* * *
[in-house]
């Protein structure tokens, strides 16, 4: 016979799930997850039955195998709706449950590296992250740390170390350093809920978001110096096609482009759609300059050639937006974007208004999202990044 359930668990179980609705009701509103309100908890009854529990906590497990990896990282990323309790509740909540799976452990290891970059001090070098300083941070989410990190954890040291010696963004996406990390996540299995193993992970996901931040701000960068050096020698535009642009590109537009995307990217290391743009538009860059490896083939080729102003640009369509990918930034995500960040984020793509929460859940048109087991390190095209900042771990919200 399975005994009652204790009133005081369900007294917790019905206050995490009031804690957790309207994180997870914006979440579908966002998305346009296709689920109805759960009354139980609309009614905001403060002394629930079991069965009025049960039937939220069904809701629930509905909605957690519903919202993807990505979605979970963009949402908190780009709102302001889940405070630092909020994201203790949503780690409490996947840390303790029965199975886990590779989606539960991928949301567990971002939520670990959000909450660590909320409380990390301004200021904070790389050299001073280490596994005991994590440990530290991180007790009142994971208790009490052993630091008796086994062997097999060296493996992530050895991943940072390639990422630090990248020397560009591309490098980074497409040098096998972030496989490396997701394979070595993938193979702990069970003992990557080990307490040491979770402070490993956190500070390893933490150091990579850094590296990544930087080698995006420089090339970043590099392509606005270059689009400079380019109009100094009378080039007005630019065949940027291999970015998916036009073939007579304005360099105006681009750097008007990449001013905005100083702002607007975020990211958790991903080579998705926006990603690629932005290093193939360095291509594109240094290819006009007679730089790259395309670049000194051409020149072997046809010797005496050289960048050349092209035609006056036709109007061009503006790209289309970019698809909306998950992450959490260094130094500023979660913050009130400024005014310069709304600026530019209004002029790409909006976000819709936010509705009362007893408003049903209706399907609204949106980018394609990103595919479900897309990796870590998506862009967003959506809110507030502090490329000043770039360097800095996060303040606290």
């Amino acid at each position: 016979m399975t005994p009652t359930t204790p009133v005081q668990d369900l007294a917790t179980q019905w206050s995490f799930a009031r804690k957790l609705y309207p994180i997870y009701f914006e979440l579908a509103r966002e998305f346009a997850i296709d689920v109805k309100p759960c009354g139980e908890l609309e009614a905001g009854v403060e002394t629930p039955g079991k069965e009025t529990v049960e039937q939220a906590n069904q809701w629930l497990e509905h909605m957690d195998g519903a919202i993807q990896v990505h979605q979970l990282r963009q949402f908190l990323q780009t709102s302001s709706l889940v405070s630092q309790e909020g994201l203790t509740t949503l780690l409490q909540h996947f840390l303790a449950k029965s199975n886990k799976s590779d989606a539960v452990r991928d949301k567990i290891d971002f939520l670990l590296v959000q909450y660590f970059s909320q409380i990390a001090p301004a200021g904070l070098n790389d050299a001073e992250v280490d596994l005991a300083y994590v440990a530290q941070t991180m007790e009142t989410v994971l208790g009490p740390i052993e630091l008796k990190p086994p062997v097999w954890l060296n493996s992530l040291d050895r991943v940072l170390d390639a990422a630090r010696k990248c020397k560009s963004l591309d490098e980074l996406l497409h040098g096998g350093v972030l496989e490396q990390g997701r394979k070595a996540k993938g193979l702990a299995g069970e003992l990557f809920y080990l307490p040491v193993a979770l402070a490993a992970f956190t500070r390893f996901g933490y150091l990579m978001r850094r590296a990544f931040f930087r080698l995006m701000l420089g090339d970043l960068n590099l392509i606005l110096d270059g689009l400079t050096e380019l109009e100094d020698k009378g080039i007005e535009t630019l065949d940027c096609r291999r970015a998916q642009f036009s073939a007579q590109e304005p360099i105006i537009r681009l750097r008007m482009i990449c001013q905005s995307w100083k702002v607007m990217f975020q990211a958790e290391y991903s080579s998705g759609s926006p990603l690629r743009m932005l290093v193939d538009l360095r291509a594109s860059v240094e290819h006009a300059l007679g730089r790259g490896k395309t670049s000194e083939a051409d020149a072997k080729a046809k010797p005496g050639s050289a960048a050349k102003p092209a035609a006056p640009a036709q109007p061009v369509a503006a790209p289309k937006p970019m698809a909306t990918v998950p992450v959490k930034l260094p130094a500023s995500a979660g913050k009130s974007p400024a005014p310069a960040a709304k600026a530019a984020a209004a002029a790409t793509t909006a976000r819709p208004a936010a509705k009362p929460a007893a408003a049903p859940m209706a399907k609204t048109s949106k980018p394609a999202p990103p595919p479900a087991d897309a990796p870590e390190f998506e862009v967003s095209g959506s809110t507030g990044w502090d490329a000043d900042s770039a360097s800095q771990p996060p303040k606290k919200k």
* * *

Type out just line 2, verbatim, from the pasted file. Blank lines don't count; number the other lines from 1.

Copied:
């Protein structure tokens, strides 16, 4: 016979799930997850039955195998709706449950590296992250740390170390350093809920978001110096096609482009759609300059050639937006974007208004999202990044 359930668990179980609705009701509103309100908890009854529990906590497990990896990282990323309790509740909540799976452990290891970059001090070098300083941070989410990190954890040291010696963004996406990390996540299995193993992970996901931040701000960068050096020698535009642009590109537009995307990217290391743009538009860059490896083939080729102003640009369509990918930034995500960040984020793509929460859940048109087991390190095209900042771990919200 399975005994009652204790009133005081369900007294917790019905206050995490009031804690957790309207994180997870914006979440579908966002998305346009296709689920109805759960009354139980609309009614905001403060002394629930079991069965009025049960039937939220069904809701629930509905909605957690519903919202993807990505979605979970963009949402908190780009709102302001889940405070630092909020994201203790949503780690409490996947840390303790029965199975886990590779989606539960991928949301567990971002939520670990959000909450660590909320409380990390301004200021904070790389050299001073280490596994005991994590440990530290991180007790009142994971208790009490052993630091008796086994062997097999060296493996992530050895991943940072390639990422630090990248020397560009591309490098980074497409040098096998972030496989490396997701394979070595993938193979702990069970003992990557080990307490040491979770402070490993956190500070390893933490150091990579850094590296990544930087080698995006420089090339970043590099392509606005270059689009400079380019109009100094009378080039007005630019065949940027291999970015998916036009073939007579304005360099105006681009750097008007990449001013905005100083702002607007975020990211958790991903080579998705926006990603690629932005290093193939360095291509594109240094290819006009007679730089790259395309670049000194051409020149072997046809010797005496050289960048050349092209035609006056036709109007061009503006790209289309970019698809909306998950992450959490260094130094500023979660913050009130400024005014310069709304600026530019209004002029790409909006976000819709936010509705009362007893408003049903209706399907609204949106980018394609990103595919479900897309990796870590998506862009967003959506809110507030502090490329000043770039360097800095996060303040606290």